In recent commentaries, we’ve highlighted the surprising number of U.S. stocks making 52-week lows on both a daily and weekly basis, a sign that the market’s push higher has become more fractured. While pondering the significance of those lows, however, we missed a new 52-week high last Friday in a series we think will be especially critical to the stock market’s near-term fortunes: the 10-year U.S. Treasury bond yield. Specifically, the yield matched its weekly closing high of 3.07% posted on May 18th.
While a plunge into a recession could always result in a final “blow-off” phase to the 35-year secular bull market in bonds, any youthful, long-term buyer of 10-Year Treasurys should weigh that exciting possibility against the odds that bonds do no more than match the inflation rate over the next 30-50 years.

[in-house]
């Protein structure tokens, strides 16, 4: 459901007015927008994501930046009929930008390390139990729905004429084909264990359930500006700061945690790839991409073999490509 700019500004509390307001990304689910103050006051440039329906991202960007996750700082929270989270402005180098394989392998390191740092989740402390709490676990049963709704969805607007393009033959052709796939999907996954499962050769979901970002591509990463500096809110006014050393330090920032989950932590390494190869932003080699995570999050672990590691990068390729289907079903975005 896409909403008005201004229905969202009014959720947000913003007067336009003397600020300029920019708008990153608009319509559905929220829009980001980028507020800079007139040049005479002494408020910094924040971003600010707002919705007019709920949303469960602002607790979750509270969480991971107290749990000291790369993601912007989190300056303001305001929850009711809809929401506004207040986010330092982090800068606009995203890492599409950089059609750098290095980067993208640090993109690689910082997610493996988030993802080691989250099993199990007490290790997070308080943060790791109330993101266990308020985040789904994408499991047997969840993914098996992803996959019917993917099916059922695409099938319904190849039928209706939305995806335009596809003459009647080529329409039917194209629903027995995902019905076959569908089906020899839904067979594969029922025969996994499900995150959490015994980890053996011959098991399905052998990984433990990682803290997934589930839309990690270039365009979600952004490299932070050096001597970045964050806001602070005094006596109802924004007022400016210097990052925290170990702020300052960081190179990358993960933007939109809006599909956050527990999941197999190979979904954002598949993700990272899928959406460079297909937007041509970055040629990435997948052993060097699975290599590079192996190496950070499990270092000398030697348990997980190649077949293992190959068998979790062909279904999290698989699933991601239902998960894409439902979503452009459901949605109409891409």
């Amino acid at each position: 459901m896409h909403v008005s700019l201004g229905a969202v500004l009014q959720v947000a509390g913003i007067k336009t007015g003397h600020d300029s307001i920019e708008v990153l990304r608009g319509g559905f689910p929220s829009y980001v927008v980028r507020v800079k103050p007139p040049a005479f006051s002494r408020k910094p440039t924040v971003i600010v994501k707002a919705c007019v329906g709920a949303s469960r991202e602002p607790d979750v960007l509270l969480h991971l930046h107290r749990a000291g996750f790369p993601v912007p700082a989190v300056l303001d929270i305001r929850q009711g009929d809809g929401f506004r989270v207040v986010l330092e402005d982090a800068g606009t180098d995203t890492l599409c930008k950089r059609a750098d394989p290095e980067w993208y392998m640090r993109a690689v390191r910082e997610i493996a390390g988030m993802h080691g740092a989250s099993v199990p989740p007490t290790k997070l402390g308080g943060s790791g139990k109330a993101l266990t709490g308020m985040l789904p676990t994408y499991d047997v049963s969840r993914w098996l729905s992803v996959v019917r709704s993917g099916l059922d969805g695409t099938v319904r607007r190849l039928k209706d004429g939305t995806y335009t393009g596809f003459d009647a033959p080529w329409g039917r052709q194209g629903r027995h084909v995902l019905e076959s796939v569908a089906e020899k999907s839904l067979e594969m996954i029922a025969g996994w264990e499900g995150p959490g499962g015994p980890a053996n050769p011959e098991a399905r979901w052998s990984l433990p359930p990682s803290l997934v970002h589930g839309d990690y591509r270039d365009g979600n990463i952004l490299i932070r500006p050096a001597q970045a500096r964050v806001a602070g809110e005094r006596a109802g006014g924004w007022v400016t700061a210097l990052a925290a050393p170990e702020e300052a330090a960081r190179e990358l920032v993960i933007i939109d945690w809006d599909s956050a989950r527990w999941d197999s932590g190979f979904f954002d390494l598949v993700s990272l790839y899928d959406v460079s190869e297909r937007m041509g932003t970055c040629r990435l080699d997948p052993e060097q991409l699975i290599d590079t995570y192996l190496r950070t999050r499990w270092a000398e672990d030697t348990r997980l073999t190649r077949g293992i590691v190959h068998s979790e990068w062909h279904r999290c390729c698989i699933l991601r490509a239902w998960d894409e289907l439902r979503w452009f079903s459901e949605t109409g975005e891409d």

Last spring’s “Double Death Cross” in the Dow Transports and Dow Utilities had been partially reversed even before the February low, when the Dow Utilities’ 50-day moving average crossed above its 200-day moving average (thereby issuing a “Golden Cross”). The Dow Transports remain in a bear pattern based on the 50/200-day relationship, but the gap is closing fast.
We like to think our models and indicators help us preserve a high degree of market objectivity. But sometimes we wonder: the latest rally has progressed to the point where we see trouble afoot in both the strongest and weakest charts we can find.